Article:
02 / 5 / 2016 Midnight
Julie Ryder is the founder and managing director of HearFirst Training and Consultancy. After the trauma of losing her hearing in her 20s, she felt driven to educate and encourage service providers to consider the needs of deaf and disabled people.
Julie and her team of tutors (who have disabilities themselves) develop tailored training solutions and support clients to become more diverse, equitable, accessible and inclusive.
As a deaf business owner, employing other deaf people has seemed a natural thing to do. That’s not the case for all employers – why would you hire a deaf person when you have scores of hearing people knocking on your door?
I could tell you about their eye for detail, good problem solving skills or the benefits of having a staff team which better reflects the diversity of your customers. Or I could tell you about your social responsibility as an employer. I’m not. I’m going to share with you my story of employing four deaf and very different people and what I’ve learnt along the way.
My first deaf employee, William, came on board for the simple reason that he had the skills we needed to expand our product range. In the early days of the business I was working as a sole trader delivering deaf awareness training to corporate clients. For the business to grow, we needed to offer a broader range of courses and William had the perfect skill set to move our business forward. He was born deaf and had very clear speech, a relevant university degree, experience across the spectrum of disabilities and more creativity than I could ever hope for.
So why did he leave us? I assumed he would be happy (or even thankful) to continue in our environment - deaf awareness was embedded within our team, the office environment had quality lighting, good acoustics and very little background noise. All good. What I hadn’t considered was his need to progress and grow as a person.
Just because you meet someone’s access needs, remember they still have needs not related to their disability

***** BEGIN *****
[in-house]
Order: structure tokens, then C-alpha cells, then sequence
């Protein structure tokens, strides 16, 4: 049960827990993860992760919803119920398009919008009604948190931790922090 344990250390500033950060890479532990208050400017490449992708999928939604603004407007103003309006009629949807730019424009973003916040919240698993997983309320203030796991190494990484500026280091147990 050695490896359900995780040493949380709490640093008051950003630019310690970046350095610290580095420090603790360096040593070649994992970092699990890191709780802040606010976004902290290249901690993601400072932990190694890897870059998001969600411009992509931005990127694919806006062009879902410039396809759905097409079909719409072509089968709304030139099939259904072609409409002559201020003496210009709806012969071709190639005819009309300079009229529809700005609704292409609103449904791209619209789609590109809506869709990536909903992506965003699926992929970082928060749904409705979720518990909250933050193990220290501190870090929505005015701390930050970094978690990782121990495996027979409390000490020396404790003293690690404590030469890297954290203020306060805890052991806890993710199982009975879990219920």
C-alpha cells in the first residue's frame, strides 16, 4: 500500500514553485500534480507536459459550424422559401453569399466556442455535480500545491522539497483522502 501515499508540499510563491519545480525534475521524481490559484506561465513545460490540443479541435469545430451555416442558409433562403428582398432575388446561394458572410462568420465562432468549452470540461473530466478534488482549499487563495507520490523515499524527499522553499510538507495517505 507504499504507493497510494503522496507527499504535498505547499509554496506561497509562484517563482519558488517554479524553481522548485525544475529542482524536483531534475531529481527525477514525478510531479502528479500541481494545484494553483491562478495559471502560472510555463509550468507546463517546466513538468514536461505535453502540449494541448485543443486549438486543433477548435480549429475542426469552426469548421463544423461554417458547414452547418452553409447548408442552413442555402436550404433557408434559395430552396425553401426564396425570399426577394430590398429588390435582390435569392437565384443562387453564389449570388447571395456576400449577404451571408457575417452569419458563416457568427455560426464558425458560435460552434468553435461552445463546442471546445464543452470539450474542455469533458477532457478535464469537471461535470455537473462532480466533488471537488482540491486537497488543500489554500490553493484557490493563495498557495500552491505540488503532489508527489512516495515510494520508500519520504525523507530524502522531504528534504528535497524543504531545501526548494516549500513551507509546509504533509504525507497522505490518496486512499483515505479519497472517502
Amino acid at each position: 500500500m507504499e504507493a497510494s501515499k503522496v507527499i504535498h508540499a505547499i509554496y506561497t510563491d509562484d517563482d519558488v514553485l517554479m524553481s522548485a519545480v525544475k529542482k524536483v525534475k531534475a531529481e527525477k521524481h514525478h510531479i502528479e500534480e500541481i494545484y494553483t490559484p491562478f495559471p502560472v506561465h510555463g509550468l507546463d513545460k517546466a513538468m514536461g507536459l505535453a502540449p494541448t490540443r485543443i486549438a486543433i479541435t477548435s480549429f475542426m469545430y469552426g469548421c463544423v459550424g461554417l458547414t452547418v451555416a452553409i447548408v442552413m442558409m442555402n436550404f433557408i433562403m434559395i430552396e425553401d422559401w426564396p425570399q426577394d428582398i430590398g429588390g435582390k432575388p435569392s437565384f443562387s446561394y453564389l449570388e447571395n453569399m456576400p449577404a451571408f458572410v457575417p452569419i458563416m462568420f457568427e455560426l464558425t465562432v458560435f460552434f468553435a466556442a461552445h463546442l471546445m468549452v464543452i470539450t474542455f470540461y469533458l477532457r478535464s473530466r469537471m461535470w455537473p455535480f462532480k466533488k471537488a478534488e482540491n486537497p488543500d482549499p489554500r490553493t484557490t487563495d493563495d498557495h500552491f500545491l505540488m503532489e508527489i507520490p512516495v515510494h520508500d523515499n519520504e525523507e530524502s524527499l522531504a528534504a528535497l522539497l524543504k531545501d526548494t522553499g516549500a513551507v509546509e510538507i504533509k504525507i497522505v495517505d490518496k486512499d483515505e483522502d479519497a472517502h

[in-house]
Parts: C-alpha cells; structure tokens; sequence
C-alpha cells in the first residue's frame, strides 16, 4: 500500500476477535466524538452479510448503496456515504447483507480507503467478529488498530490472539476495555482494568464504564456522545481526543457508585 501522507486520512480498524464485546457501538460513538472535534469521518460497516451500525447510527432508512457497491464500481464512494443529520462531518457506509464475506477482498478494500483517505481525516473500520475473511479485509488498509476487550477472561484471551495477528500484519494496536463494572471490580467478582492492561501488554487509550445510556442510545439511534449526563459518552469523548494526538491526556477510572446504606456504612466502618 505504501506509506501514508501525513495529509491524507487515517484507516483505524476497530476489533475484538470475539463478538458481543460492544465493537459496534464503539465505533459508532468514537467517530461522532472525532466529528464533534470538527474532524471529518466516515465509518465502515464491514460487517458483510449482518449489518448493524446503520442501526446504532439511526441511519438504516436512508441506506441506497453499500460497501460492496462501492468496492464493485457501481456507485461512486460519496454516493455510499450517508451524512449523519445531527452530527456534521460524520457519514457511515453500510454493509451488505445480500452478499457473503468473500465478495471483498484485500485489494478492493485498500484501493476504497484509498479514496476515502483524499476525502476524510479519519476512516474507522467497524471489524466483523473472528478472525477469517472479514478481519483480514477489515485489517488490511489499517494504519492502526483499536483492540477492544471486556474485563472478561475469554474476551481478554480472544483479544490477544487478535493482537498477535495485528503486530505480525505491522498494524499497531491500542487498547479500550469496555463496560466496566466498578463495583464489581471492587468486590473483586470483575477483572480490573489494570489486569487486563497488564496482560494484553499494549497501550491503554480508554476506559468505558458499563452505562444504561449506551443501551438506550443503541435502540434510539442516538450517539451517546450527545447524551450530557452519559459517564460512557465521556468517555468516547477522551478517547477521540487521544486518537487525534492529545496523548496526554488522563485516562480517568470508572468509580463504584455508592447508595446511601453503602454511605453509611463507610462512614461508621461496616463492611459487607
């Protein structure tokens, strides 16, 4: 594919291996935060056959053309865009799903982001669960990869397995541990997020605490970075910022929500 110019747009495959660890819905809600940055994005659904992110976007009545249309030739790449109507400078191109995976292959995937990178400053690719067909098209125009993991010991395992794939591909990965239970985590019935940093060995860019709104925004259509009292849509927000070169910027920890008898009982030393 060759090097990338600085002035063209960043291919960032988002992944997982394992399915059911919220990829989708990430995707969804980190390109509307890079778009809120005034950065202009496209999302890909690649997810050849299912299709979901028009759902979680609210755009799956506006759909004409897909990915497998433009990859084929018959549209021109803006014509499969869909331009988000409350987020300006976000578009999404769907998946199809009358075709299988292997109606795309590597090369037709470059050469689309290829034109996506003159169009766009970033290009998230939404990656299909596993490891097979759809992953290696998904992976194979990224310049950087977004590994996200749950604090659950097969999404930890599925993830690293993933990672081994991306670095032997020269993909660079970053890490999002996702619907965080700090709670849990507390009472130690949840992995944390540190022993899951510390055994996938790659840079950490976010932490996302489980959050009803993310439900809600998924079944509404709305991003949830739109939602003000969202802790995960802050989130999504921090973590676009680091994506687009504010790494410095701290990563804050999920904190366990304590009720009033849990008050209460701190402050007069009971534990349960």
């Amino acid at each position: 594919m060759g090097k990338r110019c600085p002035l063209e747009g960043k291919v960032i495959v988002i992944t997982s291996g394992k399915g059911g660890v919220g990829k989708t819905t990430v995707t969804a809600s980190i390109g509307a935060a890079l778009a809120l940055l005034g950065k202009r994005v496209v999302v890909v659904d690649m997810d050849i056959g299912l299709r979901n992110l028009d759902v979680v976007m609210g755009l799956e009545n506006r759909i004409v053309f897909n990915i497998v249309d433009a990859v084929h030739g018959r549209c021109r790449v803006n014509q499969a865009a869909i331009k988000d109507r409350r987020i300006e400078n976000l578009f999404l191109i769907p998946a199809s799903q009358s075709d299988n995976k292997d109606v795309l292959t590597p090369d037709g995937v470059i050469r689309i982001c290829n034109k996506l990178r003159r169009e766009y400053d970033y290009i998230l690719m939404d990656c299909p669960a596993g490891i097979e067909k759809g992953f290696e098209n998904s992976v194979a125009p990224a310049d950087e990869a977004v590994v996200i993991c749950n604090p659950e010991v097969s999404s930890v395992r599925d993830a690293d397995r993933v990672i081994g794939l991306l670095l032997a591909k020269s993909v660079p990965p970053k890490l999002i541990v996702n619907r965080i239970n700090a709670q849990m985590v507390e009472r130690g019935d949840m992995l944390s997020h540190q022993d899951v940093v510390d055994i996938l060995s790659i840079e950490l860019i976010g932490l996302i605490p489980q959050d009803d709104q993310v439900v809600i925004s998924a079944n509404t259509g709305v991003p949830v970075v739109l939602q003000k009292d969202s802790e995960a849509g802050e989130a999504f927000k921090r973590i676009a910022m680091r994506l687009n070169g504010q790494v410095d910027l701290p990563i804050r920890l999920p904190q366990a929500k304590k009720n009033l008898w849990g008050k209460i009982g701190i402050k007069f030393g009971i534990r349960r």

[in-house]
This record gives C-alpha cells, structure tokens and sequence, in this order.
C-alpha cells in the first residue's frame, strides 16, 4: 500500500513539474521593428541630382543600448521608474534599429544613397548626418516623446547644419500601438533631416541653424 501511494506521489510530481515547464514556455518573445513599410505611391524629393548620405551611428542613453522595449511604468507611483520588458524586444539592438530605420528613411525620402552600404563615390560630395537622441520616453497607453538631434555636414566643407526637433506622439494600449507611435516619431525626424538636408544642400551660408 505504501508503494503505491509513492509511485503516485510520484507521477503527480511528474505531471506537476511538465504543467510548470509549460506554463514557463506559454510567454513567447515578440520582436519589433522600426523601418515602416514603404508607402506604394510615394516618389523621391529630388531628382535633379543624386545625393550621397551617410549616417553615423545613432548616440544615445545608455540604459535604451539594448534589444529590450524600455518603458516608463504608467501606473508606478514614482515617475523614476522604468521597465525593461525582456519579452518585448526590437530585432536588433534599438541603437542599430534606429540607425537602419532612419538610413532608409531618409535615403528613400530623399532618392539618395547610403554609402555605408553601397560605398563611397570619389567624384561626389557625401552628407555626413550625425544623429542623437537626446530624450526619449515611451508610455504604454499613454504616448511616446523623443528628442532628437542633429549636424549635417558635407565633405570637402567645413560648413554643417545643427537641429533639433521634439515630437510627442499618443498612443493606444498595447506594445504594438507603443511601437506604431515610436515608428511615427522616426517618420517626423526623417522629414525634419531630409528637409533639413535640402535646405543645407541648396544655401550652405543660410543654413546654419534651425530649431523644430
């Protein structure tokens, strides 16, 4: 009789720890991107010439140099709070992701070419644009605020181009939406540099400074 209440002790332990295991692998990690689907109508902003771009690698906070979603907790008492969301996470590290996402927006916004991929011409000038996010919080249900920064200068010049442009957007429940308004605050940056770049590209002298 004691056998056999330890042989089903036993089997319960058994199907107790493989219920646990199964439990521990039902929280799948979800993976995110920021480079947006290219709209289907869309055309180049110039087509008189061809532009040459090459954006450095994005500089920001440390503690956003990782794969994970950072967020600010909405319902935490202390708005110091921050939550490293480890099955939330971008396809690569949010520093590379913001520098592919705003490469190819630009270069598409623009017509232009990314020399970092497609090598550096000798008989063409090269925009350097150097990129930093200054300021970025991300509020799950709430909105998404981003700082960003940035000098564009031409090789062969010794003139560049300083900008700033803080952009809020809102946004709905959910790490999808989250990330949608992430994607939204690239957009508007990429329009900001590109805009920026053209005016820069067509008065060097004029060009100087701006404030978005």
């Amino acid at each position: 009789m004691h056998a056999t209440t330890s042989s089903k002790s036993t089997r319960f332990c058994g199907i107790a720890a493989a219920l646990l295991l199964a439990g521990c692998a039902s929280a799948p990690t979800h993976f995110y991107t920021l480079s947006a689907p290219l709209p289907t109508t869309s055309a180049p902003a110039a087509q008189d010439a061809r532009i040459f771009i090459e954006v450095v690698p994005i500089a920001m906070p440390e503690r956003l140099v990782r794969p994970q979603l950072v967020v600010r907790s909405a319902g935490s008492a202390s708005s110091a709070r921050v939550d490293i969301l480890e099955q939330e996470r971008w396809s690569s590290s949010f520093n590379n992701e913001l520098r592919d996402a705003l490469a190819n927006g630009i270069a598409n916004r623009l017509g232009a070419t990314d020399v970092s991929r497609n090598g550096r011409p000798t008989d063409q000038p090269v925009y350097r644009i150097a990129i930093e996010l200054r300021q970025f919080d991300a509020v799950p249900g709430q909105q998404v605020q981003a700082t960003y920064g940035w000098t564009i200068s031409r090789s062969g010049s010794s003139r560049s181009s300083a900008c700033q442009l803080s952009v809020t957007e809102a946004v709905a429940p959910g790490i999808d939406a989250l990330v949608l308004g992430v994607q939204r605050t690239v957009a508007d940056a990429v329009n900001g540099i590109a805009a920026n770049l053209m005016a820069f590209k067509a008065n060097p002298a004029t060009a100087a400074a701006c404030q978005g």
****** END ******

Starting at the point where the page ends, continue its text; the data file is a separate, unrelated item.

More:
Alison filled the gap left by Will. After leaving Uni, she was desperate for someone to give her a chance and she had great British Sign Language skills (BSL), which we needed. It turned out a good move as clients enjoyed working with a native BSL user. As time went on, I gave Alison more responsibility. That was a first for her and perhaps it came too soon. Often young deaf people don’t have enough work experience opportunities as they grow up, other people can have low expectations and then over praise them. It all makes for a large leap into the adult workplace where maturity and professionalism are key to successful employment.
Discuss and be clear what you expect beforehand
While Will and Alison have moved on, I still employ two deaf people. Dave became deaf as a teenager after a bout of meningitis. He communicates via his cochlear implant, speech and uses some BSL. He has the skills and knowledge we need but he’s assertive too and this is the key to his success in employment. We always try to meet his needs but if we fail, he tells us and we listen. Problems get nipped in the bud before they become issues.
Listen and encourage assertiveness in employees
Our most recent recruit is Sharon. Sharon was born deaf, is a BSL user and has autism. An employer might hesitate employing someone with one disability, never mind two, but in all cases it’s about whether the person can do the job, not what disabilities they have. Sharon is our cleaner and the routine of this work suits her. She doesn’t get bored or distracted and keeps her focus until the job is done. To make this into a successful role we’ve made adjustments. The key one was creating a book with a photo and the order of each room to be cleaned. Basic words for the areas which needed cleaning were written on the relevant pages. The effort of making the adjustments has been outweighed with the success of her performance.
Focus on what a person can do and support them to flourish
So it turns out that successful employment is about people, their skills, their preferences and a healthy two way relationship with their employer. (That includes making adjustments needed to create accessibility.) Isn’t that the same for everyone? It’s not a question of why would you hire a deaf person – the questions is, why wouldn’t you?
For specific ideas on adjustments for deaf and hard of hearing people, read HearFirst's top tips